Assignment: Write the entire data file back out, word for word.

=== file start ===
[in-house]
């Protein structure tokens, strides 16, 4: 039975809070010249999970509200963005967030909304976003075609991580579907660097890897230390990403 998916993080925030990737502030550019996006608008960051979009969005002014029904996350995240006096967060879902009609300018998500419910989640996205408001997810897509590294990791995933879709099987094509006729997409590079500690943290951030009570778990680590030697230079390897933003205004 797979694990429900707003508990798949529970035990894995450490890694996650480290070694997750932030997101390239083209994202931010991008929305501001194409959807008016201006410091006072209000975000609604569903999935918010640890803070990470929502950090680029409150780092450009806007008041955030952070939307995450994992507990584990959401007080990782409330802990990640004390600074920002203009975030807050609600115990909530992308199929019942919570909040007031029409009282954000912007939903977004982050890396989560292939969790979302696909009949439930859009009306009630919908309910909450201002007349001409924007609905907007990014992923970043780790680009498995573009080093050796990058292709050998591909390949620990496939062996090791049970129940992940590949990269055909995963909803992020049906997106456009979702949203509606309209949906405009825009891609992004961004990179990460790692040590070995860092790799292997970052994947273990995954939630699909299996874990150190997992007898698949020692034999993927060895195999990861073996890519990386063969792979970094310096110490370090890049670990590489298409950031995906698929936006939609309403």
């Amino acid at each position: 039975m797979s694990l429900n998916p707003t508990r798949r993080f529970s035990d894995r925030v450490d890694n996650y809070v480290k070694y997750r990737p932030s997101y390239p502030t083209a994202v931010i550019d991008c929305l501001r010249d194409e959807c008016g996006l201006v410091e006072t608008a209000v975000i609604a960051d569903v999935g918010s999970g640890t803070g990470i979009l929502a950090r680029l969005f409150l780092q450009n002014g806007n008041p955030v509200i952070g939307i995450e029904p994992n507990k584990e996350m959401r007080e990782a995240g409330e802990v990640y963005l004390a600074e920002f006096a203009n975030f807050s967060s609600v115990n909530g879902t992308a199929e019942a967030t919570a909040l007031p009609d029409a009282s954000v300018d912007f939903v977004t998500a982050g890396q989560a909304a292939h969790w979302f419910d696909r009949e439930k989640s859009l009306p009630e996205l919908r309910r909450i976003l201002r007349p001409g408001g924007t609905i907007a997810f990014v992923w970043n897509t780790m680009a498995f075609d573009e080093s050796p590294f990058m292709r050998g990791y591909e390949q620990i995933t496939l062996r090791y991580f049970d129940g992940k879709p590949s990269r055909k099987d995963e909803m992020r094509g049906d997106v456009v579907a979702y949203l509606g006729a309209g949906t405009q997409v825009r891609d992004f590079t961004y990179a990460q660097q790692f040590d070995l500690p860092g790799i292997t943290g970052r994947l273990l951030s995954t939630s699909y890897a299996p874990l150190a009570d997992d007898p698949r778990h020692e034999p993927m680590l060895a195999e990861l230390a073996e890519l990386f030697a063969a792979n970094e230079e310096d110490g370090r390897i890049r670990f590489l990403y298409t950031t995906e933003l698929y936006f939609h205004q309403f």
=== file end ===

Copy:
[in-house]
């Protein structure tokens, strides 16, 4: 039975809070010249999970509200963005967030909304976003075609991580579907660097890897230390990403 998916993080925030990737502030550019996006608008960051979009969005002014029904996350995240006096967060879902009609300018998500419910989640996205408001997810897509590294990791995933879709099987094509006729997409590079500690943290951030009570778990680590030697230079390897933003205004 797979694990429900707003508990798949529970035990894995450490890694996650480290070694997750932030997101390239083209994202931010991008929305501001194409959807008016201006410091006072209000975000609604569903999935918010640890803070990470929502950090680029409150780092450009806007008041955030952070939307995450994992507990584990959401007080990782409330802990990640004390600074920002203009975030807050609600115990909530992308199929019942919570909040007031029409009282954000912007939903977004982050890396989560292939969790979302696909009949439930859009009306009630919908309910909450201002007349001409924007609905907007990014992923970043780790680009498995573009080093050796990058292709050998591909390949620990496939062996090791049970129940992940590949990269055909995963909803992020049906997106456009979702949203509606309209949906405009825009891609992004961004990179990460790692040590070995860092790799292997970052994947273990995954939630699909299996874990150190997992007898698949020692034999993927060895195999990861073996890519990386063969792979970094310096110490370090890049670990590489298409950031995906698929936006939609309403």
């Amino acid at each position: 039975m797979s694990l429900n998916p707003t508990r798949r993080f529970s035990d894995r925030v450490d890694n996650y809070v480290k070694y997750r990737p932030s997101y390239p502030t083209a994202v931010i550019d991008c929305l501001r010249d194409e959807c008016g996006l201006v410091e006072t608008a209000v975000i609604a960051d569903v999935g918010s999970g640890t803070g990470i979009l929502a950090r680029l969005f409150l780092q450009n002014g806007n008041p955030v509200i952070g939307i995450e029904p994992n507990k584990e996350m959401r007080e990782a995240g409330e802990v990640y963005l004390a600074e920002f006096a203009n975030f807050s967060s609600v115990n909530g879902t992308a199929e019942a967030t919570a909040l007031p009609d029409a009282s954000v300018d912007f939903v977004t998500a982050g890396q989560a909304a292939h969790w979302f419910d696909r009949e439930k989640s859009l009306p009630e996205l919908r309910r909450i976003l201002r007349p001409g408001g924007t609905i907007a997810f990014v992923w970043n897509t780790m680009a498995f075609d573009e080093s050796p590294f990058m292709r050998g990791y591909e390949q620990i995933t496939l062996r090791y991580f049970d129940g992940k879709p590949s990269r055909k099987d995963e909803m992020r094509g049906d997106v456009v579907a979702y949203l509606g006729a309209g949906t405009q997409v825009r891609d992004f590079t961004y990179a990460q660097q790692f040590d070995l500690p860092g790799i292997t943290g970052r994947l273990l951030s995954t939630s699909y890897a299996p874990l150190a009570d997992d007898p698949r778990h020692e034999p993927m680590l060895a195999e990861l230390a073996e890519l990386f030697a063969a792979n970094e230079e310096d110490g370090r390897i890049r670990f590489l990403y298409t950031t995906e933003l698929y936006f939609h205004q309403f």